Today the industry body, Digi, released the Australian Code of Practice on Disinformation and Misinformation.
AMAN also welcomes the improvements made in the Australian Code of Practice on Disinformation and Misinformation, picking up a number of recommendations that our organisation made in the draft stage. Specifically
- The definition of harm has been expanded to include democratic political and policymaking processes and public goods such as the protection of citizens’ health, protection of marginalised or vulnerable groups, public safety and security or the environment. However, the word ‘imminent’ needs to be deleted as ‘serious harm’ is adequate.
- The Code includes misinformation, where the harm is not clearly intended.
- The definitions of disinformation include behaviour driven by bots/AI as well as human and bot behaviour to manipulate conversations, as evident in online echo chambers.
- The amount of excluded content has been much better defined and limited.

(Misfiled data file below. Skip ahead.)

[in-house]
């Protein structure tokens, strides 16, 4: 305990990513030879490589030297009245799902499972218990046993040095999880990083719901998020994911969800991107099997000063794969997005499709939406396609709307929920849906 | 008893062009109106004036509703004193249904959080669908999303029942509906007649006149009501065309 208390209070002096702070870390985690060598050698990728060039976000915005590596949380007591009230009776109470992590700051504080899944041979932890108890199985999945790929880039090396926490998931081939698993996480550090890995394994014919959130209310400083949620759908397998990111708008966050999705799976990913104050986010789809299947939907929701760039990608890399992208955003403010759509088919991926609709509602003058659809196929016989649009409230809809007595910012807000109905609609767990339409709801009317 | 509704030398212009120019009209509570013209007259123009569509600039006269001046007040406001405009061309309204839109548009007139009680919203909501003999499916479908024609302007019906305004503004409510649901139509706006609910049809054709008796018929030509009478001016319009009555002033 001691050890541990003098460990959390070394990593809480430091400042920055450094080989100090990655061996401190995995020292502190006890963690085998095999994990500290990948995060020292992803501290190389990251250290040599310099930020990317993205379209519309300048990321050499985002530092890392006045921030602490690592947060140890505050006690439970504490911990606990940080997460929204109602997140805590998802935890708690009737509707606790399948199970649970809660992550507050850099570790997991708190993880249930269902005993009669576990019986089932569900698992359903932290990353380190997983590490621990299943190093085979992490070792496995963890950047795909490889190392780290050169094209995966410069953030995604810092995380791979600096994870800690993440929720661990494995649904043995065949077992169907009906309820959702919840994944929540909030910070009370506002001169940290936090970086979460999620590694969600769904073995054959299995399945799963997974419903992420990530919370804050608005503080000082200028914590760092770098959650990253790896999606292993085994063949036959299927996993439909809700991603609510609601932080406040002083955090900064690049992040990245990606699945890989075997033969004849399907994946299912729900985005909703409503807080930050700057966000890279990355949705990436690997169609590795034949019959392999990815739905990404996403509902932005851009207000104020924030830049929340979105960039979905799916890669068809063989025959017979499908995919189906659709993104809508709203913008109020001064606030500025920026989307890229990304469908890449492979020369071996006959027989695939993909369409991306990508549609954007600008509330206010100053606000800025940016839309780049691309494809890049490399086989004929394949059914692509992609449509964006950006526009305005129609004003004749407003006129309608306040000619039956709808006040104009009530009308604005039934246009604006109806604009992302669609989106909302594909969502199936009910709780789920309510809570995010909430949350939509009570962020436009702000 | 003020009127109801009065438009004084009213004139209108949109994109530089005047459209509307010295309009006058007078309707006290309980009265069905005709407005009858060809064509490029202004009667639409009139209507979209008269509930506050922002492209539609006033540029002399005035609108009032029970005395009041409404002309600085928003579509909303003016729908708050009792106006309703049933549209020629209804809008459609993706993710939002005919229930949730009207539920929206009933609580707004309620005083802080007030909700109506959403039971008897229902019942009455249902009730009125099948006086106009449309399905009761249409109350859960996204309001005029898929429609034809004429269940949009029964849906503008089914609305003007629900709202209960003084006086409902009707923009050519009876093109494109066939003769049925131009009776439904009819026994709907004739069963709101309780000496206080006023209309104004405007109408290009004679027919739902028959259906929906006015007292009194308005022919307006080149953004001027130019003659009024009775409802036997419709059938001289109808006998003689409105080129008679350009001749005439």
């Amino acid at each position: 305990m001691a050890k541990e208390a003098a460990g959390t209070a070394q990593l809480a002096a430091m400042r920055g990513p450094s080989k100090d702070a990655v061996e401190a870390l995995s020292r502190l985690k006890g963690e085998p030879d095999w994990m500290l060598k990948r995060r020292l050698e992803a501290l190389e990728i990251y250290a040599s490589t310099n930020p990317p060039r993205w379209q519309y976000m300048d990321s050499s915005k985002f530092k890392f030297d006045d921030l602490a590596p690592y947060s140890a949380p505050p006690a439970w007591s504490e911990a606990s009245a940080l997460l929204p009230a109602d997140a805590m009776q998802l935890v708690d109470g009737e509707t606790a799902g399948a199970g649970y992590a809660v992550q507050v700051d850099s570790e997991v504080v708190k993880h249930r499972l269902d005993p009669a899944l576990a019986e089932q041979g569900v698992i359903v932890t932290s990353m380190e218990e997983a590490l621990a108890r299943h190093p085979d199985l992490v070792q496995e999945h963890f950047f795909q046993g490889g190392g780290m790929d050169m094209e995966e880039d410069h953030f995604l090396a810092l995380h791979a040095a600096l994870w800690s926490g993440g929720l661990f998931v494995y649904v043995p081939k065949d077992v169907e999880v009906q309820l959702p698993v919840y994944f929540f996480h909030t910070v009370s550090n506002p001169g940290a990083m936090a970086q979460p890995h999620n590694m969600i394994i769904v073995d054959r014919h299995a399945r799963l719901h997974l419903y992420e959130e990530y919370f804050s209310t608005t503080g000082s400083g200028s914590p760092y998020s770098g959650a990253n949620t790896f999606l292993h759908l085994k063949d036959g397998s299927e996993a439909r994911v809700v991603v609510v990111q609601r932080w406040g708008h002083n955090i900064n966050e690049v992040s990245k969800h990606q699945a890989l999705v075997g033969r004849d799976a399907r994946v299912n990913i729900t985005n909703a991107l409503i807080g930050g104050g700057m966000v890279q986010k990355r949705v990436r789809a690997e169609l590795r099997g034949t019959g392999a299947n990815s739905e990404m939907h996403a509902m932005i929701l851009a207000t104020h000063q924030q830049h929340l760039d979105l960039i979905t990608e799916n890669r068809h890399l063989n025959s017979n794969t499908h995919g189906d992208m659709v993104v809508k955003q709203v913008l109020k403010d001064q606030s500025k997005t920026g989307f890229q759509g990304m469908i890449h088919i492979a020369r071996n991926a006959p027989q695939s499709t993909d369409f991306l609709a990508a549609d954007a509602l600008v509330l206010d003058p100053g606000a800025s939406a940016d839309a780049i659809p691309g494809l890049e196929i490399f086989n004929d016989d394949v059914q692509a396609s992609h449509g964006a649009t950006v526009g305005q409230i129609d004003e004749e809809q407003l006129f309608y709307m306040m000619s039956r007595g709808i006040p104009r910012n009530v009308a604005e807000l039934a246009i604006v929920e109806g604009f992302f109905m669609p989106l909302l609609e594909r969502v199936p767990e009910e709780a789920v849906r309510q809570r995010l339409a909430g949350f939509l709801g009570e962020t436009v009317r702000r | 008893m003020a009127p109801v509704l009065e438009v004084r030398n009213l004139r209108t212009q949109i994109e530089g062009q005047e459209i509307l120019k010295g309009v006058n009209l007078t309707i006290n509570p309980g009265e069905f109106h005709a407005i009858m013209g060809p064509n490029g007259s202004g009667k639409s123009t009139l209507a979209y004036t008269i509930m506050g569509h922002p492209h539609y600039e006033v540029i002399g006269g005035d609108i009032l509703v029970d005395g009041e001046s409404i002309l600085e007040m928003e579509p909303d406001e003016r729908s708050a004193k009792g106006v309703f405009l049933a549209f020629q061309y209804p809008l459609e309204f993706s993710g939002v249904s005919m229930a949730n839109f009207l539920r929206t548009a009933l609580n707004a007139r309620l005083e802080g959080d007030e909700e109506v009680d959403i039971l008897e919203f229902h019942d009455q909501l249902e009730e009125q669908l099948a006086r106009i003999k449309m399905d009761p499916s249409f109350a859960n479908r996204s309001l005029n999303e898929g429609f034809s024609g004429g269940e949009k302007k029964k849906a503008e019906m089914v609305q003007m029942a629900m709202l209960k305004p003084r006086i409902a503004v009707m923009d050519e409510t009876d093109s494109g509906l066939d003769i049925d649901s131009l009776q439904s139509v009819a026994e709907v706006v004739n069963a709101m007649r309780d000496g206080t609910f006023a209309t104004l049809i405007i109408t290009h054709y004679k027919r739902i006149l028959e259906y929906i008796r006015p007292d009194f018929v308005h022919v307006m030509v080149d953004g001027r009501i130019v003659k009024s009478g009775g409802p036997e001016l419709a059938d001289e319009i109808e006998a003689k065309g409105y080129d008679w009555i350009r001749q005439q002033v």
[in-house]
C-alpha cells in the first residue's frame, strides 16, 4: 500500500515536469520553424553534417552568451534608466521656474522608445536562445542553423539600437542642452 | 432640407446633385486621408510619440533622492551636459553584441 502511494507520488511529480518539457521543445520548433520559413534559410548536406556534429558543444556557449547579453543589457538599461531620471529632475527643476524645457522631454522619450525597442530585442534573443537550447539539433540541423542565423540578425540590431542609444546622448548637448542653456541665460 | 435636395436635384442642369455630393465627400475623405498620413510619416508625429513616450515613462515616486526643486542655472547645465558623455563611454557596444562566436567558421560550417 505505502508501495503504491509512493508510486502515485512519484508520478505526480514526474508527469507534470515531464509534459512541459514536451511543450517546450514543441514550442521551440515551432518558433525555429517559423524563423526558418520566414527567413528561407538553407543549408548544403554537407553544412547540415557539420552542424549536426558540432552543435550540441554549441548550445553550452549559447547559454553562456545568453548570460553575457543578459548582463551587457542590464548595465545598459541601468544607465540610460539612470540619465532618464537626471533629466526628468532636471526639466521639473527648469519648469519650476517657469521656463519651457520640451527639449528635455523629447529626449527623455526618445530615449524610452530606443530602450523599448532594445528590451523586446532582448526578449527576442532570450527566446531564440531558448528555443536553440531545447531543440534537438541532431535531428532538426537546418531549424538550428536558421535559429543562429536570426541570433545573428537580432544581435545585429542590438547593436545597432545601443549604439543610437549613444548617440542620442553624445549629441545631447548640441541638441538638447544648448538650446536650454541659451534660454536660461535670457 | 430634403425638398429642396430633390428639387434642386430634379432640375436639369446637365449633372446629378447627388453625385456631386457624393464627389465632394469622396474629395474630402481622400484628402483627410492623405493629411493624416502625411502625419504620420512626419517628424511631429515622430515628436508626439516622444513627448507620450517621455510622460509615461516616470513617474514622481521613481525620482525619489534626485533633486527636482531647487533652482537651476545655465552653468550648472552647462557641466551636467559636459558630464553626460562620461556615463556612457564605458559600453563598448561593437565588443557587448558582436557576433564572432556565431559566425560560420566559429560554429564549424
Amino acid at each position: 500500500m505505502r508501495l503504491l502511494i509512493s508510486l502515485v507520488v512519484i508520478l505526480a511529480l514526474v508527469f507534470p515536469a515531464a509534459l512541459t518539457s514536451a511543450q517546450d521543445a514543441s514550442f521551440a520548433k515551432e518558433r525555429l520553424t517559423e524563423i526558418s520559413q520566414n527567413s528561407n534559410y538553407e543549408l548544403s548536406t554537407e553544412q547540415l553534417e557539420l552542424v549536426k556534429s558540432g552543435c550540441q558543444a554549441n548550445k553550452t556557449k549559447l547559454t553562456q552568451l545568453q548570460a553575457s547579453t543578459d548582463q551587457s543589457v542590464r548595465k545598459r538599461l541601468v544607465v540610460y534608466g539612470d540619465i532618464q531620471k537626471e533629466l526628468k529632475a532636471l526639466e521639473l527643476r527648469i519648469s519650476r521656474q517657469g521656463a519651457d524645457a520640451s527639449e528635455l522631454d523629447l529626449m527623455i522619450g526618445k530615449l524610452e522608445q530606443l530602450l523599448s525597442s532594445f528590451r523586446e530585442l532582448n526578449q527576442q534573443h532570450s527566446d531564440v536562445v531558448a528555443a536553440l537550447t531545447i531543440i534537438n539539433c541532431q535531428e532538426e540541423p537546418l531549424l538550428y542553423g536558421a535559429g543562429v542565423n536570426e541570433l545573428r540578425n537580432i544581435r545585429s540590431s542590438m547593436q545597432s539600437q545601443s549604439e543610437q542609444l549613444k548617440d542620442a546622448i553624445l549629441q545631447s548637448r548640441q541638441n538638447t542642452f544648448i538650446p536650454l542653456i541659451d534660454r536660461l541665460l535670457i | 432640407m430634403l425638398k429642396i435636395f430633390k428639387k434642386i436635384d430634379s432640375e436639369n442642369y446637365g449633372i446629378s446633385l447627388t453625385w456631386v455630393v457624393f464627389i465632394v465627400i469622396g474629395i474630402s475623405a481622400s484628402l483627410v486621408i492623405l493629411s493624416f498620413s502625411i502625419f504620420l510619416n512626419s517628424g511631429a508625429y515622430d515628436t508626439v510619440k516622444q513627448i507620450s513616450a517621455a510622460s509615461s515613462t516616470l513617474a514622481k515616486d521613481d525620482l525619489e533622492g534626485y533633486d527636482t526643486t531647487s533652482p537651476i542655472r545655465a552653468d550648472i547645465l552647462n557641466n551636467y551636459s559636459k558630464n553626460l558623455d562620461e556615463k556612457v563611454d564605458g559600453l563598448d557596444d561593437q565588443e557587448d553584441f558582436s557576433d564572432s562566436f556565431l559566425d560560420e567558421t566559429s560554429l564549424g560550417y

- Protected news content has been better defined to mean news content that is the subject of a published editorial code which sets out content standards and or/complaints mechanisms.
- The Code now includes clearer objectives for adjudication, such as ‘Provide safeguards against Harms that may arise from Disinformation and Misinformation’ and ‘Disrupt advertising and monetisation incentives for Disinformation’.
The Australian Muslim Advocacy Network (AMAN) remains very concerned that
- The definition of harm still requires the harm to be ‘imminent’ which fundamentally misconstrues the reality of how disinformation creates serious harm over time. This may exclude vulnerable and marginalised communities affected by dehumanisation in online echo chambers from having recourse. How will imminent harm be demonstrated? If the word ‘imminent’ was removed, a serious harm would still need to be proven, which is reasonable and proportionate.
- The Code is still opt-in, and while it is required for signatories to comply with the first objective about preventing harm, and to provide a business case for why other objectives do not apply, it is not clear if a decision to grant exemption from those objectives will be judicable. It would have been better policy to have an opt-out process for smaller companies.
- The complaint process is not yet developed, and if it is being designed by the industry body, we are not sure how effective it will be.
- It is still unclear how independent the governance arrangements will be, and to what degree expertise in civil society, will be harnessed.
- The template for gathering data from signatories should be designed using expertise from independent research and civil society.